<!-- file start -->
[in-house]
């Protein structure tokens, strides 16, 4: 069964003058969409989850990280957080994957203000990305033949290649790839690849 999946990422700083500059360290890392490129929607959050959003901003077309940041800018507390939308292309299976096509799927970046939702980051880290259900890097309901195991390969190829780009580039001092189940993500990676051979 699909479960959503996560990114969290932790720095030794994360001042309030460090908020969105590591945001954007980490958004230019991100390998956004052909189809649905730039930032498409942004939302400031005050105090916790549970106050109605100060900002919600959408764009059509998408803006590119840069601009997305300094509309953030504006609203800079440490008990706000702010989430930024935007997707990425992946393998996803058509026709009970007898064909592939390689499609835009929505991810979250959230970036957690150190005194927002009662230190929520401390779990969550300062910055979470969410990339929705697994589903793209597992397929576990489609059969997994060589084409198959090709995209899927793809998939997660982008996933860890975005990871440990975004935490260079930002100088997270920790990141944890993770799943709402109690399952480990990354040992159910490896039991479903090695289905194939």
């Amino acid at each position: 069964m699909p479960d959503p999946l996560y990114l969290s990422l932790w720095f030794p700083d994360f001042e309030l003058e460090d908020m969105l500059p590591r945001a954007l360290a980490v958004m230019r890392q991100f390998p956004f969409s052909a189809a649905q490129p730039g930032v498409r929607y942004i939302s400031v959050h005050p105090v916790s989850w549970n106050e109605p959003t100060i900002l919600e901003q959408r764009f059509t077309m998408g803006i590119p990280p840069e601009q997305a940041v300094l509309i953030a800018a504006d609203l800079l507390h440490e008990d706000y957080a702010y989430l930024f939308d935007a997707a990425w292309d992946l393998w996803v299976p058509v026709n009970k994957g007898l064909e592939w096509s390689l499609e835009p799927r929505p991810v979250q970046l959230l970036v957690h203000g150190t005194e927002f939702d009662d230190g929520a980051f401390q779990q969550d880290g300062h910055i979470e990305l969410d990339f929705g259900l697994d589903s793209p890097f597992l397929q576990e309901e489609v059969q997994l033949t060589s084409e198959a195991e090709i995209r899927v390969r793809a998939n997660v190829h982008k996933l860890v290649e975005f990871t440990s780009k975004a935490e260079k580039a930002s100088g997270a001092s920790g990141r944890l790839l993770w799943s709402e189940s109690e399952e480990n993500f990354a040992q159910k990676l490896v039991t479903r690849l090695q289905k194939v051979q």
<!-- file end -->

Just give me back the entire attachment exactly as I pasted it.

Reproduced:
[in-house]
């Protein structure tokens, strides 16, 4: 069964003058969409989850990280957080994957203000990305033949290649790839690849 999946990422700083500059360290890392490129929607959050959003901003077309940041800018507390939308292309299976096509799927970046939702980051880290259900890097309901195991390969190829780009580039001092189940993500990676051979 699909479960959503996560990114969290932790720095030794994360001042309030460090908020969105590591945001954007980490958004230019991100390998956004052909189809649905730039930032498409942004939302400031005050105090916790549970106050109605100060900002919600959408764009059509998408803006590119840069601009997305300094509309953030504006609203800079440490008990706000702010989430930024935007997707990425992946393998996803058509026709009970007898064909592939390689499609835009929505991810979250959230970036957690150190005194927002009662230190929520401390779990969550300062910055979470969410990339929705697994589903793209597992397929576990489609059969997994060589084409198959090709995209899927793809998939997660982008996933860890975005990871440990975004935490260079930002100088997270920790990141944890993770799943709402109690399952480990990354040992159910490896039991479903090695289905194939």
């Amino acid at each position: 069964m699909p479960d959503p999946l996560y990114l969290s990422l932790w720095f030794p700083d994360f001042e309030l003058e460090d908020m969105l500059p590591r945001a954007l360290a980490v958004m230019r890392q991100f390998p956004f969409s052909a189809a649905q490129p730039g930032v498409r929607y942004i939302s400031v959050h005050p105090v916790s989850w549970n106050e109605p959003t100060i900002l919600e901003q959408r764009f059509t077309m998408g803006i590119p990280p840069e601009q997305a940041v300094l509309i953030a800018a504006d609203l800079l507390h440490e008990d706000y957080a702010y989430l930024f939308d935007a997707a990425w292309d992946l393998w996803v299976p058509v026709n009970k994957g007898l064909e592939w096509s390689l499609e835009p799927r929505p991810v979250q970046l959230l970036v957690h203000g150190t005194e927002f939702d009662d230190g929520a980051f401390q779990q969550d880290g300062h910055i979470e990305l969410d990339f929705g259900l697994d589903s793209p890097f597992l397929q576990e309901e489609v059969q997994l033949t060589s084409e198959a195991e090709i995209r899927v390969r793809a998939n997660v190829h982008k996933l860890v290649e975005f990871t440990s780009k975004a935490e260079k580039a930002s100088g997270a001092s920790g990141r944890l790839l993770w799943s709402e189940s109690e399952e480990n993500f990354a040992q159910k990676l490896v039991t479903r690849l090695q289905k194939v051979q």